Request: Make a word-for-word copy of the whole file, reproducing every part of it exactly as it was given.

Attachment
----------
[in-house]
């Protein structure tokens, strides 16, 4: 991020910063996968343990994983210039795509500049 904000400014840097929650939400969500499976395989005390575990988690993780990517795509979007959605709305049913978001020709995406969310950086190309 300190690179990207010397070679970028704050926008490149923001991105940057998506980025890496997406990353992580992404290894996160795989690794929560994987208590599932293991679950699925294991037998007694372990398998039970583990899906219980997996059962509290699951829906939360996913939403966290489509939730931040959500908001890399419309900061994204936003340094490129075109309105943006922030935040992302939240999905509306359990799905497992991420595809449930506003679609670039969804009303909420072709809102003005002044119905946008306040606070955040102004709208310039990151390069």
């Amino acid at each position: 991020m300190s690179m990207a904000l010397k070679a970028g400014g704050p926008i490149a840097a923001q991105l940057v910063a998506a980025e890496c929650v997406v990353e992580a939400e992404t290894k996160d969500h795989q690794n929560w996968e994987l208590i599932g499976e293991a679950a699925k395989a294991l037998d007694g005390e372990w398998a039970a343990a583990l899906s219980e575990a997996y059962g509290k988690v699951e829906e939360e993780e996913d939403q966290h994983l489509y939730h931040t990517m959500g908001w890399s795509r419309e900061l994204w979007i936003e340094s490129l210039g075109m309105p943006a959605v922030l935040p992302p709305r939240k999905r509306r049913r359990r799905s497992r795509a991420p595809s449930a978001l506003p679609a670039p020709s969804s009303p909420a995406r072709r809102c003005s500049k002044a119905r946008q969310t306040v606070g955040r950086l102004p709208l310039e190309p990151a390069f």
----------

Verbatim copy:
[in-house]
């Protein structure tokens, strides 16, 4: 991020910063996968343990994983210039795509500049 904000400014840097929650939400969500499976395989005390575990988690993780990517795509979007959605709305049913978001020709995406969310950086190309 300190690179990207010397070679970028704050926008490149923001991105940057998506980025890496997406990353992580992404290894996160795989690794929560994987208590599932293991679950699925294991037998007694372990398998039970583990899906219980997996059962509290699951829906939360996913939403966290489509939730931040959500908001890399419309900061994204936003340094490129075109309105943006922030935040992302939240999905509306359990799905497992991420595809449930506003679609670039969804009303909420072709809102003005002044119905946008306040606070955040102004709208310039990151390069």
């Amino acid at each position: 991020m300190s690179m990207a904000l010397k070679a970028g400014g704050p926008i490149a840097a923001q991105l940057v910063a998506a980025e890496c929650v997406v990353e992580a939400e992404t290894k996160d969500h795989q690794n929560w996968e994987l208590i599932g499976e293991a679950a699925k395989a294991l037998d007694g005390e372990w398998a039970a343990a583990l899906s219980e575990a997996y059962g509290k988690v699951e829906e939360e993780e996913d939403q966290h994983l489509y939730h931040t990517m959500g908001w890399s795509r419309e900061l994204w979007i936003e340094s490129l210039g075109m309105p943006a959605v922030l935040p992302p709305r939240k999905r509306r049913r359990r799905s497992r795509a991420p595809s449930a978001l506003p679609a670039p020709s969804s009303p909420a995406r072709r809102c003005s500049k002044a119905r946008q969310t306040v606070g955040r950086l102004p709208l310039e190309p990151a390069f």